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Fruit juice cuts chocolate’s fat in half

U. WARWICK (UK) — Soon, chocolate bars could have up to 50 percent less fat, thanks to fruit juice and chemistry. 

Chemists at the University of Warwick have taken out much of the cocoa butter and milk fats that go into chocolate bars, substituting them with tiny droplets of juice measuring under 30 microns in diameter.

They infused orange and cranberry juice into milk, dark, and white chocolate using what is known as a Pickering emulsion.

Crucially, the clever chemistry does not take away the chocolaty “mouth-feel” given by the fatty ingredients.

This is because the new technique maintains the prized Polymorph V content—the substance in the crystal structure of the fat that gives the chocolate its glossy appearance, firm and snappy texture, but also allows it to melt smoothly in the mouth.


Stefan Bon says the research looks at the chemistry behind reducing fat in chocolate, but now it is up to the food industry to use this new technique to develop tasty ways to use it in chocolate. (Credit: University of Warwick)

The final product will taste fruity—but it’s also possible to use water and a small amount of ascorbic acid (vitamin C) instead of juice to maintain a chocolaty taste.

Stefan Bon from the department of chemistry is lead author of the study published in the Journal of Materials Chemistry.

He says the research looks at the chemistry behind reducing fat in chocolate, but now it is up to the food industry to use this new technique to develop tasty ways to use it in chocolate.

Bon says: “Everyone loves chocolate—but unfortunately we all know that many chocolate bars are high in fat.

“However it’s the fat that gives chocolate all the indulgent sensations that people crave—the silky smooth texture and the way it melts in the mouth but still has a ‘snap’ to it when you break it with your hand.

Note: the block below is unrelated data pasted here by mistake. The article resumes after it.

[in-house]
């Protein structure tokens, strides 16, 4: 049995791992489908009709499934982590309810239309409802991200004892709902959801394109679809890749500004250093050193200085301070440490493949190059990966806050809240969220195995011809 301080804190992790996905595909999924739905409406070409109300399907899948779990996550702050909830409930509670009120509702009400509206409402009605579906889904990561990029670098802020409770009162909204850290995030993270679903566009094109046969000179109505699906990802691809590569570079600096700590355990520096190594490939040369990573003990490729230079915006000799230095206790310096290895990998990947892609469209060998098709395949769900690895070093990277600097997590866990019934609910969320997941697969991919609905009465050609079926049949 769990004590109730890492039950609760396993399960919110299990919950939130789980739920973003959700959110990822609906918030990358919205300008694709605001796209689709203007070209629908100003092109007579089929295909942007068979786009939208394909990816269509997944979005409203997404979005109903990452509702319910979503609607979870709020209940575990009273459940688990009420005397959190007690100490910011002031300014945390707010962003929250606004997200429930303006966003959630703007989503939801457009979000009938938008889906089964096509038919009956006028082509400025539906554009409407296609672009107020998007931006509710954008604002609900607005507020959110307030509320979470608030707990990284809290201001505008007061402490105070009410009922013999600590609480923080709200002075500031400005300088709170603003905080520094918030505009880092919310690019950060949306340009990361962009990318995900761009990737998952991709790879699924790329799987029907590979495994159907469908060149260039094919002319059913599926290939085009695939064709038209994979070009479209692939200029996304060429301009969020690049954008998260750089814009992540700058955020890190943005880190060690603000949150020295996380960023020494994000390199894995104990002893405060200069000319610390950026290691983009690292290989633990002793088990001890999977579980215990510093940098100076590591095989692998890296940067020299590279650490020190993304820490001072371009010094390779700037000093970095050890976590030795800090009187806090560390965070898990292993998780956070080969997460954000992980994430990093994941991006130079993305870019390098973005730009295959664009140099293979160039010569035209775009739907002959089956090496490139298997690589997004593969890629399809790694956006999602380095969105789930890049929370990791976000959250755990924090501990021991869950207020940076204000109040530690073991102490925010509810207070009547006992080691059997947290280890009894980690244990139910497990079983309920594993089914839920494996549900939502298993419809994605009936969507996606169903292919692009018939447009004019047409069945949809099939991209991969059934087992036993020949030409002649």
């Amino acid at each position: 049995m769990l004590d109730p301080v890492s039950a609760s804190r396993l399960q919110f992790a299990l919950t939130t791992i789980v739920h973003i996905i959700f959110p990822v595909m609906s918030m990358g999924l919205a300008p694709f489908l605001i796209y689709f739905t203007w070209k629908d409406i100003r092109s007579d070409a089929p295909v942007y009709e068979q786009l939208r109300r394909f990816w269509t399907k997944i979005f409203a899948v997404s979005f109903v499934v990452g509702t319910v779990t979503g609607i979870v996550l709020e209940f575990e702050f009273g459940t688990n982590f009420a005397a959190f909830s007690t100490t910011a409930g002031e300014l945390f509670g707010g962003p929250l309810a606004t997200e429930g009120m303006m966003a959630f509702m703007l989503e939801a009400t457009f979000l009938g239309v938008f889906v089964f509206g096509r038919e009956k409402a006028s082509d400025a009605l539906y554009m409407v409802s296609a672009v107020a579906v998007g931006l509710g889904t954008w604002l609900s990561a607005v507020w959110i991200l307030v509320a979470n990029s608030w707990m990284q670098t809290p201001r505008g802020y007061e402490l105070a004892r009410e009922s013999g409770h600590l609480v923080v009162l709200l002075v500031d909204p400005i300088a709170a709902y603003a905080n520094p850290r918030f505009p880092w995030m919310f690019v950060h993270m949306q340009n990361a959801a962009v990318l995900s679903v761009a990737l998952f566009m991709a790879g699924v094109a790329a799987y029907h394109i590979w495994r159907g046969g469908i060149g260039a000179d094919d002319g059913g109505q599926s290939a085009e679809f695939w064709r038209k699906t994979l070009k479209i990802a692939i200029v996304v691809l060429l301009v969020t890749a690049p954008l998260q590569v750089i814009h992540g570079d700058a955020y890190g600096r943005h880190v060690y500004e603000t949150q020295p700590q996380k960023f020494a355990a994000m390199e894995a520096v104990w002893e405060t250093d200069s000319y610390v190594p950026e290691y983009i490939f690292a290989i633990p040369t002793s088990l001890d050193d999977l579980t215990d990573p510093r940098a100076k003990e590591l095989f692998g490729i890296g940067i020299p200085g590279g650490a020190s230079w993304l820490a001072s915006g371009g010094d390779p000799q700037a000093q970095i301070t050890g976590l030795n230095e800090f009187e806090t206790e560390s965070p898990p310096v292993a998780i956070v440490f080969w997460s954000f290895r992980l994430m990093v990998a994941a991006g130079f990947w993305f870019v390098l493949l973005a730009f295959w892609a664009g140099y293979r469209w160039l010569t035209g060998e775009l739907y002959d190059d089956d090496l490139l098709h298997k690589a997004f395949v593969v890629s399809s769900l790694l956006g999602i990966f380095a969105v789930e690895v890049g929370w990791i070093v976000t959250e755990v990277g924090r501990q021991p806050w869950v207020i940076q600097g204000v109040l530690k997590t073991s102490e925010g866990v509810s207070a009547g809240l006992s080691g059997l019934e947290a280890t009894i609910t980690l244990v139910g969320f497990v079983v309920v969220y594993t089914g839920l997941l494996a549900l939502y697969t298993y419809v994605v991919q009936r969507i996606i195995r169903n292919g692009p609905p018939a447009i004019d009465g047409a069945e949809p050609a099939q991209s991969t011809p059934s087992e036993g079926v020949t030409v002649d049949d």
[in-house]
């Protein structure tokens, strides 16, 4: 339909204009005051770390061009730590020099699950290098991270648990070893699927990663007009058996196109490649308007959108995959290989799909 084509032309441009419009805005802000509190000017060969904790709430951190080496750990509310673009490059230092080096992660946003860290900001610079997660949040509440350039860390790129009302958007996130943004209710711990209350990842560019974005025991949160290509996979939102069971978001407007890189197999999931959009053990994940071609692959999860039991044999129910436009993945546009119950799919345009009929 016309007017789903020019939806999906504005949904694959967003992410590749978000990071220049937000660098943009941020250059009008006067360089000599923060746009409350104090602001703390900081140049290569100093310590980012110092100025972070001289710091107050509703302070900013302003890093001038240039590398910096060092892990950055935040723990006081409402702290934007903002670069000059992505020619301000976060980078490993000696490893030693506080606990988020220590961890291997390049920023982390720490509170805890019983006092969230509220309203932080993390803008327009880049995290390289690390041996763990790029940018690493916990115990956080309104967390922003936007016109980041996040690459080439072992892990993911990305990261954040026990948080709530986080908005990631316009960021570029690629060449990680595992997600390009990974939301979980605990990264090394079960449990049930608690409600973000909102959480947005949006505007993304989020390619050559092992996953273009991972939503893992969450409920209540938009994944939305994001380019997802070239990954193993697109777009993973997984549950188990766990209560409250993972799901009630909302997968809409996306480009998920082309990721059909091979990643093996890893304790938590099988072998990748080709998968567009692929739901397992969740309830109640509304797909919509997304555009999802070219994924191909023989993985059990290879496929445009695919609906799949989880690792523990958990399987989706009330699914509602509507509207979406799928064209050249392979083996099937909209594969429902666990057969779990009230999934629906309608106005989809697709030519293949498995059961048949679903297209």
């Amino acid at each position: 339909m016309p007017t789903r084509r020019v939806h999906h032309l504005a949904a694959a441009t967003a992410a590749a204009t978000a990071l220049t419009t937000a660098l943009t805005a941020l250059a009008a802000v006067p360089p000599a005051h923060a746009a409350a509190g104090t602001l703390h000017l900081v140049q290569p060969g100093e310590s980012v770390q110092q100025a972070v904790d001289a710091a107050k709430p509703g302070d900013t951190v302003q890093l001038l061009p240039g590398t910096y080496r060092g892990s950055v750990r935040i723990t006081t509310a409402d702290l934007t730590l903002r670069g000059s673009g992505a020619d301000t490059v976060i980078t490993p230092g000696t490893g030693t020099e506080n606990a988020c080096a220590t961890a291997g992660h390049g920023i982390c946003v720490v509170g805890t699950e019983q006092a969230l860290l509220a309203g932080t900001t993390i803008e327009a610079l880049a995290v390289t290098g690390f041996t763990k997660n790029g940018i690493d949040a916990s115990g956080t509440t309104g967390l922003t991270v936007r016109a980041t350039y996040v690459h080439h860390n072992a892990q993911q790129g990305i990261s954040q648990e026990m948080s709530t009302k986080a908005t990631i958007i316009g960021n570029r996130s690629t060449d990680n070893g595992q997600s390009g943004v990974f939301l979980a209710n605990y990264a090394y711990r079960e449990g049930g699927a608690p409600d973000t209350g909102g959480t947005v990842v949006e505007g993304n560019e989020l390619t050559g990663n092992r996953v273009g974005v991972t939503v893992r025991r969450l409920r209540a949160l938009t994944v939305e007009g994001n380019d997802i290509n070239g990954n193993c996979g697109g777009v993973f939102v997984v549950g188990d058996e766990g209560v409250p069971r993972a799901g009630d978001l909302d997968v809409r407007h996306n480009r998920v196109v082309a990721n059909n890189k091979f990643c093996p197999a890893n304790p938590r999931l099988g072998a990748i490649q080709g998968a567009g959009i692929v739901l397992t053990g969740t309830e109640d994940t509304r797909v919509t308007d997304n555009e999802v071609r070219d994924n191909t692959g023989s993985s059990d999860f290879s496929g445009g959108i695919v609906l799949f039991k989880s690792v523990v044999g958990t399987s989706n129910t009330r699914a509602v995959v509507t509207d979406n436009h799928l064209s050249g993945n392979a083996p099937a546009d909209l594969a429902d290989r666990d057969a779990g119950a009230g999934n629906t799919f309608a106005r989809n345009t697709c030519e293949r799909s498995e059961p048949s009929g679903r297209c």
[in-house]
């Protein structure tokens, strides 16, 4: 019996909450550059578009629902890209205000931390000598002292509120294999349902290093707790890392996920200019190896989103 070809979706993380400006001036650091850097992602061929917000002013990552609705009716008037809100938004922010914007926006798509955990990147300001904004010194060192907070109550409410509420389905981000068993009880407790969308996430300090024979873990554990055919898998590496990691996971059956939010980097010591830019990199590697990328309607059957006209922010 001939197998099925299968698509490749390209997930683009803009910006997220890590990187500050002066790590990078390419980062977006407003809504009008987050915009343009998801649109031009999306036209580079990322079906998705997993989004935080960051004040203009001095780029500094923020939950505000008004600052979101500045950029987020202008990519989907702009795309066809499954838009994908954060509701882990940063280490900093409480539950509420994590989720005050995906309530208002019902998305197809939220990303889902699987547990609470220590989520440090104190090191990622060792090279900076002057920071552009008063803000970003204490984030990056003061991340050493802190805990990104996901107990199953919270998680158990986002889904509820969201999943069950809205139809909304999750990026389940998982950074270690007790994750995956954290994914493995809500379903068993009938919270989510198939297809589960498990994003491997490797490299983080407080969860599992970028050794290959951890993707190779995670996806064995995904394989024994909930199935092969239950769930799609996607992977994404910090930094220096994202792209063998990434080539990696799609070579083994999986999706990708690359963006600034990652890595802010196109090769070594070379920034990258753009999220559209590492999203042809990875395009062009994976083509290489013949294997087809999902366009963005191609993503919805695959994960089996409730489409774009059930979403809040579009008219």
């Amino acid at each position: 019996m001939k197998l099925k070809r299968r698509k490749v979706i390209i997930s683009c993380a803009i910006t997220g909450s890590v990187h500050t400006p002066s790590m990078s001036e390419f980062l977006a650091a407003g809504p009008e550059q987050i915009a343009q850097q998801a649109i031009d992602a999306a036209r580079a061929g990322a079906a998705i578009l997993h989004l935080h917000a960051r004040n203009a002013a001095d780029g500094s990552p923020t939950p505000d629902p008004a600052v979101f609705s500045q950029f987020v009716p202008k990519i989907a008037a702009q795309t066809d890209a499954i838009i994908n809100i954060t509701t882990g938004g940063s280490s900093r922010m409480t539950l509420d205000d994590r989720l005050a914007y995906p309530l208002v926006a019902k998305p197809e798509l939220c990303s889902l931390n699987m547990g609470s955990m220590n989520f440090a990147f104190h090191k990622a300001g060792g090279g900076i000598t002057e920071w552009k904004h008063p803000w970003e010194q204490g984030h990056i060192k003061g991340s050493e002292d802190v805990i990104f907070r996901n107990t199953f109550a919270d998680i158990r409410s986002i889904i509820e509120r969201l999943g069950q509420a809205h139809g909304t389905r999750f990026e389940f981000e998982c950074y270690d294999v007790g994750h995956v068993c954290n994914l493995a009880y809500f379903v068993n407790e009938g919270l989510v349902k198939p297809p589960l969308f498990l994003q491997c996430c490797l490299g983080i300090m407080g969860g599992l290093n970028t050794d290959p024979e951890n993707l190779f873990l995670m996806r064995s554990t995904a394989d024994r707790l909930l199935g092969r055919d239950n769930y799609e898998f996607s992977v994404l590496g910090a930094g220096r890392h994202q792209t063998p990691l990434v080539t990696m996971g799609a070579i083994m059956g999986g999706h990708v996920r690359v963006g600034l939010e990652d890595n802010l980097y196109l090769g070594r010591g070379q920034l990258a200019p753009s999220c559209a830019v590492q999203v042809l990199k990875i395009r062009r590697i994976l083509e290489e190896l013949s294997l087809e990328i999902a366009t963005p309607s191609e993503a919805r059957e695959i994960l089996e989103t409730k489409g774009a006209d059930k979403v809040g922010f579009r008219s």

“We’ve found a way to maintain all of those things that make chocolate ‘chocolaty’ but with fruit juice instead of fat.

“Our study is just the starting point to healthier chocolate—we’ve established the chemistry behind this new technique but now we’re hoping the food industry will take our method to make tasty, lower-fat chocolate bars.”

The scientists used food-approved ingredients to create a Pickering emulsion, which prevents the small droplets from merging with each other.

Moreover, their chocolate formulations in the molten state showed a yield stress, which means that they could prevent the droplets from sinking to the bottom.

The new process also prevents the unsightly “sugar bloom” which can appear on chocolate which has been stored for too long.

The study is co-authored by Thomas Skelhon, Adam Morgan, and Nadia Grossiord at the University of Warwick.

More news from University of Warwick: http://www2.warwick.ac.uk/newsandevents/

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7 Comments

  1. Chris

    I volunteer to be a guinea pig for any and/or all taste testing…

  2. Gus

    So… make the chocolate taste different (probably not an improvement), and replacing fat by fruit juice (with high quantities of fructose, I assume) is better?

    Sounds like it would be CHEAPER, which may be the real reason behind this, but I fail to see the “healthier”.

  3. Adam Morgan

    “It’s also possible to use water and a small amount of ascorbic acid (vitamin C) instead of juice”. There are a multitude of water-soluble species that could be potentially emulsified, whilst being beneficial to health.

  4. Gus

    Wouldn’t that alter the flavor even more pronouncedly than fruit juice? Ascorbic acid is bitter, and replacing half of chocolate’s fat does sound like a pretty high amount of bitterness to add.

    I admit it does make it healthier than fruit juice.

  5. Adam Morgan

    50% of the fat was replaced by water phase, which happened to contain a small amount of ascorbic acid. The acid was used to adjust the pH levels of the water to aid in the dissolution of the stabilizer we use to help the pickering particles absorb at the oil-water interface. The pH of the water only needs to be adjusted to ~3.5 and so this puts it at a milder pH than most carbonated and sugar-containing drinks. If you look at many other foodstuffs they contain ascorbic acid as well.

  6. Priyanka Agarwal

    How many days can this fruit chocolates be stored.

  7. Richard D'Angelo

    Hi Guys,
    Is it possible to contact Thomas Skelhon, Adam Morgan, and Nadia Grossiord, in regards to this study. I am releasing a new brand of chocolate and beleive this process would be great for the consumer, would be happy to donate for their time.
    Cheers
    Rick

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